Thursday, September 14, 2006
It is a pleasure to share this with you! In honour of Pluto, Urban Dictionary has come up with this:
Verb. to pluto someone or something is to downgrade, demote or remove altogether from a prestigious group or list, Like what was done to the planet of the same name.
Example: Harvey got plutoed from our blog
Hard news, to hear of another school shooting. And once again, the shooter was not a berserker pushed suddenly over the edge to run amuck with bare hands or whatever weapon came to hand. Once again, the shooter took time to gather weapons and go to the school.
Fifteen times since 1975, someone has gone to a Canadian school with a gun and an agenda. And that's not even counting the time in 1977 when my high-school principal was knifed by a former student in the school parking lot. By the time the shooter begins to fire, there's usually not much anyone can to to avoid multiple injuries, death and suicide by cop. Usually the shooter is a student.
When it's an adult, he's not able to be steered from his crime, because of chronic mental illness and long-term distress. One Canadian school shooter was a husband unable to adjust to a divorce, another a professor who didn't get tenure. The male pronoun is used on purpose here, because almost all school shooters are male. Chronic mental illnesses take a while to fester, and are usually due to multiple causes.
But when the shooter is a student, the acuteness of his mental illness is usually a response to the student's experience at that very school. And from this fact, I draw some hope. If we improve the experience for most of the students (if never absolutely every one of them), we might make shooting up the school seem less possible.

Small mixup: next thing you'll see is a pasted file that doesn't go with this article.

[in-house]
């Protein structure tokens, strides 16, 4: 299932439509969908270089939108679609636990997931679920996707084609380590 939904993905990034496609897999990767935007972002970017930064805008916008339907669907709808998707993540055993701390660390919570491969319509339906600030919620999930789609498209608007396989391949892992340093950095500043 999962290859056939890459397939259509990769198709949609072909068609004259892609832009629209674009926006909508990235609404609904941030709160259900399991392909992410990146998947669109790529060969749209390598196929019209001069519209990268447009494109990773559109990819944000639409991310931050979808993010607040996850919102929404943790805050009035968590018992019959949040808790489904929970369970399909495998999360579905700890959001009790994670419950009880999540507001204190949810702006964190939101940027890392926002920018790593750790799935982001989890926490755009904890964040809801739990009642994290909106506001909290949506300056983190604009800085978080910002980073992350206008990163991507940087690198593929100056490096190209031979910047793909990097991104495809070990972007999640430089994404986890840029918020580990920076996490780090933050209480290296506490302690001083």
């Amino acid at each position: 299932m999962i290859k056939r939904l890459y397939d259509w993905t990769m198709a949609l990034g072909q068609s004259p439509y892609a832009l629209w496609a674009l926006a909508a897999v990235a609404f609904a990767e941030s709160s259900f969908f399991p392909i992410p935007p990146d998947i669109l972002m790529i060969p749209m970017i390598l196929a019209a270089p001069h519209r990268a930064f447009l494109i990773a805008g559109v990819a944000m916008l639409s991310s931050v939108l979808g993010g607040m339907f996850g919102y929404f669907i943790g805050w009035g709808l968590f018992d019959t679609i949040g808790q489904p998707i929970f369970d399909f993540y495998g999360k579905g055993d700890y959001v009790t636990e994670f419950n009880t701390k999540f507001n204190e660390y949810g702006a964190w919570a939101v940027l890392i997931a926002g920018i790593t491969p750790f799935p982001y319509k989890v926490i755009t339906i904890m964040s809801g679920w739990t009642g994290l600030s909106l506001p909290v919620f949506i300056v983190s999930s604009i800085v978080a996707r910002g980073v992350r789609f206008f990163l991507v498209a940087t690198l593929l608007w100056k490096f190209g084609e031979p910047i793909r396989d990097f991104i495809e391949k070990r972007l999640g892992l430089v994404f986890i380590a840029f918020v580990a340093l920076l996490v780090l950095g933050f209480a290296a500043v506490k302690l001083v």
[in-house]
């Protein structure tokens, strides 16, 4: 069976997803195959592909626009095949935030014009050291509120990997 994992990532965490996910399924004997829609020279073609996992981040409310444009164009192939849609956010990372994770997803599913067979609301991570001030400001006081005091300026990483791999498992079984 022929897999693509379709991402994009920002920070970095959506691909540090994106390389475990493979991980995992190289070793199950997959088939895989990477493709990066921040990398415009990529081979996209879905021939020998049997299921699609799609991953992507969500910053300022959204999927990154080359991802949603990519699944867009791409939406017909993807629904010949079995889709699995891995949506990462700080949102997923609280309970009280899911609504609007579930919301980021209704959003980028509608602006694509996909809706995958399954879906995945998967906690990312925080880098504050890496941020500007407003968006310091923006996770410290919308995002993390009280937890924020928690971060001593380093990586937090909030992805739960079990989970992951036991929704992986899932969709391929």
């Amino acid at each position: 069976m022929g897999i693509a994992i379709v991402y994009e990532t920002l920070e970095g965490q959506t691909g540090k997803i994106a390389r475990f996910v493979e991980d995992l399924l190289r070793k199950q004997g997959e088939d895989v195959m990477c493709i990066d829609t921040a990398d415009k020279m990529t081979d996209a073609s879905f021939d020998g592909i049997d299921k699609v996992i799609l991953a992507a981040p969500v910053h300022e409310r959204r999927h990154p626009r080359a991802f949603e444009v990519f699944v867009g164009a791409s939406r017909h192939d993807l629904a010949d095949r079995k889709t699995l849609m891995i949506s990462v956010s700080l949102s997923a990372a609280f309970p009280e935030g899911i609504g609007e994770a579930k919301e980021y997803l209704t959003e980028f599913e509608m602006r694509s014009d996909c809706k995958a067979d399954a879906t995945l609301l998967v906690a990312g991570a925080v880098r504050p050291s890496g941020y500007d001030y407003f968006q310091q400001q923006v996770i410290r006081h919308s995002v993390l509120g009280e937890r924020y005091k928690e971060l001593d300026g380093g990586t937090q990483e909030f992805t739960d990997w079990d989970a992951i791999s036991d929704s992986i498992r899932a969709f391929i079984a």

We've already learned how to prepare schools for these emergencies once they do happen. General emergency preparedness helps cope with fire or earthquakes as well. At Dawson College, everybody reacted absolutely right. The students ducked and ran, helping each other escape. The teachers were alerted and instantly decided whether it was right to evacuate the room immediately, or lock the door and bunker down as well as possible.
The police have learned through experience that it's best not to wait for the SWAT team, but engage the shooter immediately; they drew his attention and fire. The nasty event came to an abrupt end about four minutes after the first shot was fired. The careful search for any possible accomplices was both necessary and thorough.
So, we've learned how to prepare schools for these emergencies. Now, what we need to do for our schools is how to help the students have better experiences at school. It may be one of the determining factors in making school shootings less likely. And if not, well, there is no excuse for any school tolerating bad socialization among its students. There is certainly no reason we should accept bad socialization as a major or minor factor contributing to school shootings.
Where mental illness is due to genetics or diet or personal trauma, it has to be treated on a one-by-one basis. But where frustration and lack of social connections and loneliness are factors, we can improve those for almost everyone. From an institution's zero tolerance policy on bullying to an individual's effort to smile and share pencils, we can each improve social interactions at schools. It may not have seemed worth insisting on, for the one-third of students who leave Canadian schools with lingering emotional scars, or the few who commit suicide (how many last year?) If we do it to reduce the chance of one in a million students coming to school with a gun and an agenda, we may not reduce school shootings to zero -- but we will definitely improve school experiences for many students.